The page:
Middletown Students Get Taste of STEM at Wesleyan

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Making “gak” at Green Street

Oneiry, in sixth grade and 11 years old, liked the tie-dye experiment, where learning about the light and color also resulted in cool take-home T-shirts. Genesis, a nine-year-old fourth grader, really enjoyed the liquid nitrogen demonstration, especially the ice cream she got to make with it. And Julia, at 10 in fifth grade, had a good time making “gak,” a substance that’s not quite solid and not quite liquid – and slimy and fun.

They were among 10 Middletown girls between fourth and sixth grade who participated in a girls’ science camp sponsored by the Green Street Arts Center Aug. 4-8. The session, staffed by Wesleyan faculty, was designed to introduce girls to the “STEM” fields – Science, Technology, Engineering and Math. Women are underrepresented in these fields, and educators believe it’s important to engage girls in them as early as possible.

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Hands-on science

“There are significantly fewer women and people of color in STEM careers, and we wanted to create an opportunity to inspire young women to think about science as an option for themselves,” said Green Street Director Sara MacSorley. “I think getting girls excited about science is easy because science is inherently cool; the tougher part can be showing young people that science is a viable career for women.”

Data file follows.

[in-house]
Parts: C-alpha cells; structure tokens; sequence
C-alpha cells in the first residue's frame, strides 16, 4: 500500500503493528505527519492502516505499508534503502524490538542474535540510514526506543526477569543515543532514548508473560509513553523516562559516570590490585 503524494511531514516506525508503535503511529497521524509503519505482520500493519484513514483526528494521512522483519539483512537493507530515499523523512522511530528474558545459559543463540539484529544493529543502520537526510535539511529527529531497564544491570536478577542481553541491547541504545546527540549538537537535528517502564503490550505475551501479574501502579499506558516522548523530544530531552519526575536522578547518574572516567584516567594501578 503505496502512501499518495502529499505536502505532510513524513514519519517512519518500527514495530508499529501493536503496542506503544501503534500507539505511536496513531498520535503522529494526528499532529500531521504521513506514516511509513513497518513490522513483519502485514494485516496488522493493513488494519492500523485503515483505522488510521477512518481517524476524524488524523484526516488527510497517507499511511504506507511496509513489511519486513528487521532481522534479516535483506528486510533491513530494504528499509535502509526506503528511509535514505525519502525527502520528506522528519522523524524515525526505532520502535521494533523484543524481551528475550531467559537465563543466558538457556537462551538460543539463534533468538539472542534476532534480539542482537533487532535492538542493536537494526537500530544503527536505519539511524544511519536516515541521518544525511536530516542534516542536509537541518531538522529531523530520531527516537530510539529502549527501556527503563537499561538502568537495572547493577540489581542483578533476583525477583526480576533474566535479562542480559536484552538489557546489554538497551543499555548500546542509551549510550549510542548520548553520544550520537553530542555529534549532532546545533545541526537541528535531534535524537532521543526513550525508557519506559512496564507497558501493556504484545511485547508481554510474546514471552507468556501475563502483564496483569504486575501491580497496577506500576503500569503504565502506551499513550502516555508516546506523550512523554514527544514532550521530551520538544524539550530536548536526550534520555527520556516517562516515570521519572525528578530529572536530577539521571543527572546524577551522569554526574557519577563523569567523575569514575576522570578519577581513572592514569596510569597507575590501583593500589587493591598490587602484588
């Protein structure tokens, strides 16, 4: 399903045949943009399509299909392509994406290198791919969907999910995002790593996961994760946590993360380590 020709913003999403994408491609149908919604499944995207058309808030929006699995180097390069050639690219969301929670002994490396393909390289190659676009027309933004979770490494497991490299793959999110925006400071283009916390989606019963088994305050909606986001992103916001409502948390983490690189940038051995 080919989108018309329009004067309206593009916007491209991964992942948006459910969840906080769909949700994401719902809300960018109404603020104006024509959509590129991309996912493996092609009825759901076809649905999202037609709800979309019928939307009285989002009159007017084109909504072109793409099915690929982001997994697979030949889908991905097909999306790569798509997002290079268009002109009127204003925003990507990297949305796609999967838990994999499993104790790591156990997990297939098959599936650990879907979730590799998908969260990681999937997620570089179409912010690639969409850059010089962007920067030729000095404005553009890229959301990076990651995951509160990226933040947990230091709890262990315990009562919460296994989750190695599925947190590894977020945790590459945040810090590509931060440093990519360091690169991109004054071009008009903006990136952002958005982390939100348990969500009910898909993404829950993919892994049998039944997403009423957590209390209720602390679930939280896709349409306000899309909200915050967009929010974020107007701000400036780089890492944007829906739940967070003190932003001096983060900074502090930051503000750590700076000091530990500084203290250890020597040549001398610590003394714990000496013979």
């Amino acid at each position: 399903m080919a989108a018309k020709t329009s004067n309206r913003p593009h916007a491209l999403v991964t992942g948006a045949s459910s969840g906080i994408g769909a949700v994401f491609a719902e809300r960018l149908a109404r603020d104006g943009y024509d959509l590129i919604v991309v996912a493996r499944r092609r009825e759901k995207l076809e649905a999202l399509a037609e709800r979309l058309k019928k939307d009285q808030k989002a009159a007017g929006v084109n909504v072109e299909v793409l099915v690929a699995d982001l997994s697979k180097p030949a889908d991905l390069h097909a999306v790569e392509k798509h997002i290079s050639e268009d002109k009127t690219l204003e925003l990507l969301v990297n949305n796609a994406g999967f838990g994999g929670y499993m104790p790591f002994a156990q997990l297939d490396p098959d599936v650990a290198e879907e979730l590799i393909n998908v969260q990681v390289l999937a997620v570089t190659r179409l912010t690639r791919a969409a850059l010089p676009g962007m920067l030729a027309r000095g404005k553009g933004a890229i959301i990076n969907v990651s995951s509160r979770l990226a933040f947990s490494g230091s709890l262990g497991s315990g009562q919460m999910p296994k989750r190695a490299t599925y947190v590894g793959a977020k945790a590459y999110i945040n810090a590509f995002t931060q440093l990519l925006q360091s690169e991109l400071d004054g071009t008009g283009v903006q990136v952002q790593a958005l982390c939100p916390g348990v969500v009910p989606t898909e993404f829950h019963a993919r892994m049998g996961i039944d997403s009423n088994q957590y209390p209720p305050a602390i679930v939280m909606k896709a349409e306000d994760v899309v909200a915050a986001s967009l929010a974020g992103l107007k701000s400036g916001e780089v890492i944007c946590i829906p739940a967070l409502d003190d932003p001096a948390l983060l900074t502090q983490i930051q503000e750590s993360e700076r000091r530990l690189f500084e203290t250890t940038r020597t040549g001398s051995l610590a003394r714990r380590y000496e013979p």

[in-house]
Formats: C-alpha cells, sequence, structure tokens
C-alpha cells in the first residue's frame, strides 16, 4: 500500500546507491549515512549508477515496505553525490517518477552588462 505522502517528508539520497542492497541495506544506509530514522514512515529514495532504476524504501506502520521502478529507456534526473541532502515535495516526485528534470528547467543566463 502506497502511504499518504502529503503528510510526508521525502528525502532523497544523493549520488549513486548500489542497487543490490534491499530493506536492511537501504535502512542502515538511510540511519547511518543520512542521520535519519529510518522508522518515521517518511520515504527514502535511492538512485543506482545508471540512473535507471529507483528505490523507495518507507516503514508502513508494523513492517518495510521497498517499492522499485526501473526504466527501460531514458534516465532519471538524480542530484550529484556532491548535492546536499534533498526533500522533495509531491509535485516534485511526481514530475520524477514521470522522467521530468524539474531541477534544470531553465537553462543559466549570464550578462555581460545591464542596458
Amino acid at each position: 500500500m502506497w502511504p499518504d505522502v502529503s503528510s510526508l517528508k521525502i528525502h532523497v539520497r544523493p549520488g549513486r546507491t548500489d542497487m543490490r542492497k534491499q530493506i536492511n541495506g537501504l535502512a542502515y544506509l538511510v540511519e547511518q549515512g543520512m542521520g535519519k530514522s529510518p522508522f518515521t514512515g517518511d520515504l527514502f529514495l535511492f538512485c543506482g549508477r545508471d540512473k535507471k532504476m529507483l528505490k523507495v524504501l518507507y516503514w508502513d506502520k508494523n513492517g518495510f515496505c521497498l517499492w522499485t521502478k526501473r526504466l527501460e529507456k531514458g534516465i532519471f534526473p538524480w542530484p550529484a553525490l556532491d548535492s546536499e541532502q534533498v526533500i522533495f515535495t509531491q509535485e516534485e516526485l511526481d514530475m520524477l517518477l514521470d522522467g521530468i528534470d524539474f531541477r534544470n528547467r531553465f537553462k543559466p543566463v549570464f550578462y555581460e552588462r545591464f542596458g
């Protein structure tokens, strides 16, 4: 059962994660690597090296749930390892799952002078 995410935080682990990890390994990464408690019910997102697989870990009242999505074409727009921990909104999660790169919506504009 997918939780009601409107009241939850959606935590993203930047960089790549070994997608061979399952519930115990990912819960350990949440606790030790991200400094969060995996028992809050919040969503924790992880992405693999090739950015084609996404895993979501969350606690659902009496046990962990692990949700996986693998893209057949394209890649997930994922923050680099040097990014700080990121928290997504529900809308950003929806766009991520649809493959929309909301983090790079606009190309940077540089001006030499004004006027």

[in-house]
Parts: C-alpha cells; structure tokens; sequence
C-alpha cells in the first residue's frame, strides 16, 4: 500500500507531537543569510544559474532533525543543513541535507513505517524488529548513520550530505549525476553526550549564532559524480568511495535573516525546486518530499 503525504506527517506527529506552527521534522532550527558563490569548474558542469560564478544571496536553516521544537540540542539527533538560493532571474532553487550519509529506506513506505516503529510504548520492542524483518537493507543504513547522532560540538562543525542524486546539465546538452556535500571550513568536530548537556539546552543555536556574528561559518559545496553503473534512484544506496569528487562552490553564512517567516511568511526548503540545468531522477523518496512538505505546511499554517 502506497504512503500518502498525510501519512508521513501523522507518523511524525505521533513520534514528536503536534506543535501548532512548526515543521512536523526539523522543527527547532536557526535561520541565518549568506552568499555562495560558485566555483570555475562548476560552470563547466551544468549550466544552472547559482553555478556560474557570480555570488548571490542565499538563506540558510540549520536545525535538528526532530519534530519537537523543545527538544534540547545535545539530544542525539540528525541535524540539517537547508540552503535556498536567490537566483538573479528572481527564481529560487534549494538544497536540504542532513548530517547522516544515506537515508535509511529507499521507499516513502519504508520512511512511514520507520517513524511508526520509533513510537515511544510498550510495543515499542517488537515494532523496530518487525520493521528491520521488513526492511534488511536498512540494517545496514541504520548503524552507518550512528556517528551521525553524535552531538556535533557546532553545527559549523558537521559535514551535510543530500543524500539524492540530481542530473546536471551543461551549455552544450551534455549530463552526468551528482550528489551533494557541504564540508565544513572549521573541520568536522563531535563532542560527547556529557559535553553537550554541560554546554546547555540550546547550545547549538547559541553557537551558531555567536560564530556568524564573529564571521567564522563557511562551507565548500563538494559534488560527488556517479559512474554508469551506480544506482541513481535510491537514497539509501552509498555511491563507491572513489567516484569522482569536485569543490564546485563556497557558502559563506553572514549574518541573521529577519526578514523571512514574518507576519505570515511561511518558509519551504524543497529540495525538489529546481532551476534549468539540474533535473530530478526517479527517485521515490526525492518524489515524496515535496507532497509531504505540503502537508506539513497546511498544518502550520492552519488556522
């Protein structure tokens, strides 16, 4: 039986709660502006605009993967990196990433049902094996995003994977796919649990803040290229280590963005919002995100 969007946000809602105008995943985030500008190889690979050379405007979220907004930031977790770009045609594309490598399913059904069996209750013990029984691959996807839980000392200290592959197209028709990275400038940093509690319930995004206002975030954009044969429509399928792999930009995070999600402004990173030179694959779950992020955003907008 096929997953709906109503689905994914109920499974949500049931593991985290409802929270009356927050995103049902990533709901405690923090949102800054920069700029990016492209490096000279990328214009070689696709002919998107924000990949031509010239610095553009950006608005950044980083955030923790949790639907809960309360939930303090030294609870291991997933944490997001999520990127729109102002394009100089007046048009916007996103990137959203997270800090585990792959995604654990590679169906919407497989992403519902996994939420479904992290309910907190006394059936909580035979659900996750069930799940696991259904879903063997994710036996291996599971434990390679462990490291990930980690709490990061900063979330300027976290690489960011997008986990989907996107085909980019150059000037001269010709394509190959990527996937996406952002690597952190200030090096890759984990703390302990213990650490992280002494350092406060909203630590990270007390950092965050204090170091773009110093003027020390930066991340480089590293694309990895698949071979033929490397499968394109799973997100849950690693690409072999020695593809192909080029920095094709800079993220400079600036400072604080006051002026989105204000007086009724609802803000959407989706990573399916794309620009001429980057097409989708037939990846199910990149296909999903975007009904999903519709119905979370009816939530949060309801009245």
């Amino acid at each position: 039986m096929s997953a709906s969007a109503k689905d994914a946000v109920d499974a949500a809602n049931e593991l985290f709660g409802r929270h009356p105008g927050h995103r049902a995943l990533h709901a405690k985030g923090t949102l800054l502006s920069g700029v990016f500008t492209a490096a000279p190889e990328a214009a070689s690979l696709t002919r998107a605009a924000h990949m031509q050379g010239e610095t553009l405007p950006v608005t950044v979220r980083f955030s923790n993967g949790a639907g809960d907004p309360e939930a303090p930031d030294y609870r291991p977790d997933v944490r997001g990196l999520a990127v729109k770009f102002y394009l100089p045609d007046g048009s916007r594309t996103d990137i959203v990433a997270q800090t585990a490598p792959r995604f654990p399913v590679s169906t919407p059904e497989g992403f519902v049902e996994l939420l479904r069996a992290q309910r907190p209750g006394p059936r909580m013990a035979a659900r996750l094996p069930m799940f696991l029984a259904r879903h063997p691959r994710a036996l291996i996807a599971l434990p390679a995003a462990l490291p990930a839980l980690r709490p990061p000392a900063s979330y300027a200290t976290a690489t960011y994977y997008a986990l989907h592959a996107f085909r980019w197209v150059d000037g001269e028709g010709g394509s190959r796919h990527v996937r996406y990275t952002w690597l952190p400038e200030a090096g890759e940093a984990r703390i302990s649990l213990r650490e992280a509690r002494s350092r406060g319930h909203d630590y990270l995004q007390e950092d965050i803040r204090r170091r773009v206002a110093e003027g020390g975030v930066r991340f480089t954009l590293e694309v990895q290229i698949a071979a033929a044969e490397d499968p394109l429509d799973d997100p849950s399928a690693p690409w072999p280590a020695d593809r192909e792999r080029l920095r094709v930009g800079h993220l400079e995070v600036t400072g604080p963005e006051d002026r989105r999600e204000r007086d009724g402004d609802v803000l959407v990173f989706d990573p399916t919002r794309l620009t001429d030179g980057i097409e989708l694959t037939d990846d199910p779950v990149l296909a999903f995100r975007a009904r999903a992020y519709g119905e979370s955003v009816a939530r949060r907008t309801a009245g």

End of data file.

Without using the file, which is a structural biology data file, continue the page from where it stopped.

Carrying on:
The week’s packed schedule included: a fruit fly experiment with Assistant Professor of Biology Ruth Johnson; a laser and prism demo by Assistant Professor of Physics Christina Othon; and a “Grow Your Own Germs” bacteria class guided by Erika Taylor, assistant professor of chemistry, assistant professor of environmental studies. The teachers matched hands-on activities with explanations of basic scientific concepts, and the students practiced scientific methods as they kept lab notebooks, making observations and drawing conclusions from their experiments. Guest speakers included a female engineer who talked about her job.

On Aug. 7, the girls spent the day at the Exley Science Center, touring the university labs and later studying the eyes of flies to better understand how humans perceive light. They were able to look at specimens under high-powered microscopes – the same ones used by Wesleyan’s biology students.

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Building bugs

“I really value being able to work with girls of this age group, because it is the time when kids start to envision their futures,” said Taylor. “And I think it is so important for these girls to see role models they can identify with, so that they know anyone can do science.”

Johnson, who wowed the campers with the fly-eye demonstration, said: “These 10 young ladies approached the challenges we gave them with a boldness and excitement that was inspiring. This is the type of boldness that young people have before any seeds of self-doubt have begun to germinate. You know, that can-I-really-do-this? doubt.”

And Othon was impressed with the way the campers embraced the scientific method. “They took ownership of their notebooks, and made marvelous observations and detailed descriptions of their work.”

The science camp was supported with a generous grant from the Petit Family Foundation.